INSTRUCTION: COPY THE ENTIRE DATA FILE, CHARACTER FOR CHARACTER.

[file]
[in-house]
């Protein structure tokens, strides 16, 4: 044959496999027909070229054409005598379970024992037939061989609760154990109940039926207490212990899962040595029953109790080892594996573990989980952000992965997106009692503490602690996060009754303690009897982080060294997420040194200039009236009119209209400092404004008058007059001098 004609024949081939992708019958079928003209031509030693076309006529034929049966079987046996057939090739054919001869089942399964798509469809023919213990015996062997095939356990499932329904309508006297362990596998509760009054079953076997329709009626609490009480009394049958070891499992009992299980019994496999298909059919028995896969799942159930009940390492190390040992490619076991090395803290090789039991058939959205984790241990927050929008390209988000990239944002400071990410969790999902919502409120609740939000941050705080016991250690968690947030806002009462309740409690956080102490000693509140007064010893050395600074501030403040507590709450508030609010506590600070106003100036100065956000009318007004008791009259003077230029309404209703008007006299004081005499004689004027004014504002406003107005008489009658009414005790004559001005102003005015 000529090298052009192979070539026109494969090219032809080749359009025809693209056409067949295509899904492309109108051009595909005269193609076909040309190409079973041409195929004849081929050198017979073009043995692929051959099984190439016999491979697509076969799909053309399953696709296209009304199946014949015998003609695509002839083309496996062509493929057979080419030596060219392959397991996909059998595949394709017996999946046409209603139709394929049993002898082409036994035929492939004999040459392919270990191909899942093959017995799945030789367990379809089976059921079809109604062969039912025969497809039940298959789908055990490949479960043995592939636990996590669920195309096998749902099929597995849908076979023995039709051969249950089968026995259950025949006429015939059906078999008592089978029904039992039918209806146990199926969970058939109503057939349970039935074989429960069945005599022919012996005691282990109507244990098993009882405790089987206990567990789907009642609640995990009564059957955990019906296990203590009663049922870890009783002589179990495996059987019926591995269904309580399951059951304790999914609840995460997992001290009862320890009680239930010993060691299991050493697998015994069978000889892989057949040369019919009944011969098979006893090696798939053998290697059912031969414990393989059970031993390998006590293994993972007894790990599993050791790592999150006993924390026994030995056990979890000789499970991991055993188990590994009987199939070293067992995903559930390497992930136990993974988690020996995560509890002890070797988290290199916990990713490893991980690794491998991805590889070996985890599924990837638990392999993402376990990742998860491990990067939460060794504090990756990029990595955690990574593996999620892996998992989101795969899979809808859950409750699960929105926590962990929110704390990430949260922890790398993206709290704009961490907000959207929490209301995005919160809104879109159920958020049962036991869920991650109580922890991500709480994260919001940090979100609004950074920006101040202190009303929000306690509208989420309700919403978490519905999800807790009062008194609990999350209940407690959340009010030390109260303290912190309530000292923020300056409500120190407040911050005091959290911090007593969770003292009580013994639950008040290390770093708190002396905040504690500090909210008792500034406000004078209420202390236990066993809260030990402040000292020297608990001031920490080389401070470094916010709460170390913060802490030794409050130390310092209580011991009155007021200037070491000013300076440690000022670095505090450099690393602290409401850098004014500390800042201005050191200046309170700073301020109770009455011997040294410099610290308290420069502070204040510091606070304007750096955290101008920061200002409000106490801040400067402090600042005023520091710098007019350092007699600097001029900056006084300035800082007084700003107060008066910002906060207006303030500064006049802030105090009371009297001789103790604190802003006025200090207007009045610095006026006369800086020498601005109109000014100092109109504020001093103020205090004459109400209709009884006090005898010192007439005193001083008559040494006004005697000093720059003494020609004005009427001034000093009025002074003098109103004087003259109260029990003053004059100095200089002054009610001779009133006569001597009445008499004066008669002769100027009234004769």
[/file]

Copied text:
[in-house]
């Protein structure tokens, strides 16, 4: 044959496999027909070229054409005598379970024992037939061989609760154990109940039926207490212990899962040595029953109790080892594996573990989980952000992965997106009692503490602690996060009754303690009897982080060294997420040194200039009236009119209209400092404004008058007059001098 004609024949081939992708019958079928003209031509030693076309006529034929049966079987046996057939090739054919001869089942399964798509469809023919213990015996062997095939356990499932329904309508006297362990596998509760009054079953076997329709009626609490009480009394049958070891499992009992299980019994496999298909059919028995896969799942159930009940390492190390040992490619076991090395803290090789039991058939959205984790241990927050929008390209988000990239944002400071990410969790999902919502409120609740939000941050705080016991250690968690947030806002009462309740409690956080102490000693509140007064010893050395600074501030403040507590709450508030609010506590600070106003100036100065956000009318007004008791009259003077230029309404209703008007006299004081005499004689004027004014504002406003107005008489009658009414005790004559001005102003005015 000529090298052009192979070539026109494969090219032809080749359009025809693209056409067949295509899904492309109108051009595909005269193609076909040309190409079973041409195929004849081929050198017979073009043995692929051959099984190439016999491979697509076969799909053309399953696709296209009304199946014949015998003609695509002839083309496996062509493929057979080419030596060219392959397991996909059998595949394709017996999946046409209603139709394929049993002898082409036994035929492939004999040459392919270990191909899942093959017995799945030789367990379809089976059921079809109604062969039912025969497809039940298959789908055990490949479960043995592939636990996590669920195309096998749902099929597995849908076979023995039709051969249950089968026995259950025949006429015939059906078999008592089978029904039992039918209806146990199926969970058939109503057939349970039935074989429960069945005599022919012996005691282990109507244990098993009882405790089987206990567990789907009642609640995990009564059957955990019906296990203590009663049922870890009783002589179990495996059987019926591995269904309580399951059951304790999914609840995460997992001290009862320890009680239930010993060691299991050493697998015994069978000889892989057949040369019919009944011969098979006893090696798939053998290697059912031969414990393989059970031993390998006590293994993972007894790990599993050791790592999150006993924390026994030995056990979890000789499970991991055993188990590994009987199939070293067992995903559930390497992930136990993974988690020996995560509890002890070797988290290199916990990713490893991980690794491998991805590889070996985890599924990837638990392999993402376990990742998860491990990067939460060794504090990756990029990595955690990574593996999620892996998992989101795969899979809808859950409750699960929105926590962990929110704390990430949260922890790398993206709290704009961490907000959207929490209301995005919160809104879109159920958020049962036991869920991650109580922890991500709480994260919001940090979100609004950074920006101040202190009303929000306690509208989420309700919403978490519905999800807790009062008194609990999350209940407690959340009010030390109260303290912190309530000292923020300056409500120190407040911050005091959290911090007593969770003292009580013994639950008040290390770093708190002396905040504690500090909210008792500034406000004078209420202390236990066993809260030990402040000292020297608990001031920490080389401070470094916010709460170390913060802490030794409050130390310092209580011991009155007021200037070491000013300076440690000022670095505090450099690393602290409401850098004014500390800042201005050191200046309170700073301020109770009455011997040294410099610290308290420069502070204040510091606070304007750096955290101008920061200002409000106490801040400067402090600042005023520091710098007019350092007699600097001029900056006084300035800082007084700003107060008066910002906060207006303030500064006049802030105090009371009297001789103790604190802003006025200090207007009045610095006026006369800086020498601005109109000014100092109109504020001093103020205090004459109400209709009884006090005898010192007439005193001083008559040494006004005697000093720059003494020609004005009427001034000093009025002074003098109103004087003259109260029990003053004059100095200089002054009610001779009133006569001597009445008499004066008669002769100027009234004769």